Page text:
Implementing TypeScript With React

Implementing TypeScript With React

Blake Yeboah
ยทDec 21, 2021ยท

3 min read

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This article with cover implementing TypeScript with React. We will talk about where to use types, how to implement types with state, prop types and more.

Lets get right into it!

Creating A React App With TypeScript

To create a react app with TypeScript, we can use create-react-app with the --typescript flag. This will bootstrap a react application with TypeScript.

Using NPM:

npx create-react-app --typescript example-app

Using Yarn:

yarn create react-app --typescript example-app

Change 'example-app' to the name of your application

Once your application is setup, you will notice all js files have a .ts extension because they are now TypeScript files.

Functional Components

When creating a functional component, we can use the FC type exported by react to give the function a functional component type.

This would look like this:

const App: FC = () => {
    return <div>
        <h1>App</h1>
    </div>
}

We can also define types for props by passing in a type to FC like this:

const App: FC<IProps> = (props) => {
    return <div>
        <h1>App</h1>
    </div>
}

IProps would be a type or interface with the types of all props the component receives

Alternatively, we can define the prop types like we would a regular parameter of a function:

const App: FC = (props: IProps) => {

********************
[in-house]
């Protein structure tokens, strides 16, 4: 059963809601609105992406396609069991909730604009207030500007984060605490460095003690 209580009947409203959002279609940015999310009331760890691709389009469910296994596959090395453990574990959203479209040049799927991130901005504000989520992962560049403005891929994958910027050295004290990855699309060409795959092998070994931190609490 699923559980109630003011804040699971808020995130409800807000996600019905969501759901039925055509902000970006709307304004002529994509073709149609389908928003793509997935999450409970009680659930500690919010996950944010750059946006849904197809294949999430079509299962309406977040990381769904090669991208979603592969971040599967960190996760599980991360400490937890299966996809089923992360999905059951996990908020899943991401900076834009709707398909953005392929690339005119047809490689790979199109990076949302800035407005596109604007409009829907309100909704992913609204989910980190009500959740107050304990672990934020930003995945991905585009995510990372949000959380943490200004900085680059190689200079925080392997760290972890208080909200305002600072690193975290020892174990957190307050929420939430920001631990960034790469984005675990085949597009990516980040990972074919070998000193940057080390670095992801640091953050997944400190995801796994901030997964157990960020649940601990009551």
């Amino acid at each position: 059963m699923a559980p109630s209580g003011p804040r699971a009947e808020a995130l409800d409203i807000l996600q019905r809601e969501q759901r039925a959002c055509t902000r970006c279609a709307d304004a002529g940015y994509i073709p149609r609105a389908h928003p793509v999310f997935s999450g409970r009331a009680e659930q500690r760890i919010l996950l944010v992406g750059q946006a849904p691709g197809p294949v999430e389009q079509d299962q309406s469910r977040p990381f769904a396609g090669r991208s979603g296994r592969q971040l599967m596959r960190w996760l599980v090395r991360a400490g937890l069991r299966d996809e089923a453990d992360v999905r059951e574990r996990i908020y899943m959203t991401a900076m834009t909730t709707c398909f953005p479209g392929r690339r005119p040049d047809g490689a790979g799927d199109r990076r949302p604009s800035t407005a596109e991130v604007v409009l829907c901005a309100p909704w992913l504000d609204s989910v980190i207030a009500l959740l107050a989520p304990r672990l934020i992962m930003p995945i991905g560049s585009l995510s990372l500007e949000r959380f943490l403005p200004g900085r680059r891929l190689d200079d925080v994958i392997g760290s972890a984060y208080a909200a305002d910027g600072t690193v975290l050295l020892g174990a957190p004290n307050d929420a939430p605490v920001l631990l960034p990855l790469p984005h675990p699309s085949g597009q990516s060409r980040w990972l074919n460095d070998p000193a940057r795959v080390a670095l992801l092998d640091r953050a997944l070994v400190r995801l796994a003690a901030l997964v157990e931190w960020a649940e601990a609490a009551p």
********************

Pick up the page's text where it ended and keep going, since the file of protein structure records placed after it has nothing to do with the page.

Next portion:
return <div>
        <h1>App</h1>
    </div>
}

This would work the exact same way.

Using useState

When using useState, we can define the type of the state by passing it in <> after the declaration.

This would look like this:

const [name, setName] = useState<string>("Blake");

The specifying the type in this case is unnecessary since it can be directly inferred from the string. It would be necessary to define the type if it may change when the value is changed.

Some Other Types

Some other types you may want to know include:

  • HTMLInputElement - for html inputs
  • React.ChangeEvent - for input change events
  • React.FormEvent - for form submissions

There are obviously plenty of types out there related to react as you build applications and implement new features you will likely run into type errors which you can solve by simply searching up the error and finding the type needed for the situation.

Take Away

In this article, we have covered how to implement TypeScript with React and some common types you will often need. I hope you've learned something useful and can start using TypeScript in your React applications.

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